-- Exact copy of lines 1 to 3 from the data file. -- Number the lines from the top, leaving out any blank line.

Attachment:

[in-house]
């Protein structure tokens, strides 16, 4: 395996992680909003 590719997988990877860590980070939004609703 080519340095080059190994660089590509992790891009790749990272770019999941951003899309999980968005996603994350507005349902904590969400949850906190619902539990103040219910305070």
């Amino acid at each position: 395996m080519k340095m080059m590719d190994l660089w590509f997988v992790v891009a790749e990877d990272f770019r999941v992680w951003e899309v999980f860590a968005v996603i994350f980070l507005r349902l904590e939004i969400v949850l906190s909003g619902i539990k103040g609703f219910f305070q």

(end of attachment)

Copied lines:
[in-house]
């Protein structure tokens, strides 16, 4: 395996992680909003 590719997988990877860590980070939004609703 080519340095080059190994660089590509992790891009790749990272770019999941951003899309999980968005996603994350507005349902904590969400949850906190619902539990103040219910305070």
């Amino acid at each position: 395996m080519k340095m080059m590719d190994l660089w590509f997988v992790v891009a790749e990877d990272f770019r999941v992680w951003e899309v999980f860590a968005v996603i994350f980070l507005r349902l904590e939004i969400v949850l906190s909003g619902i539990k103040g609703f219910f305070q």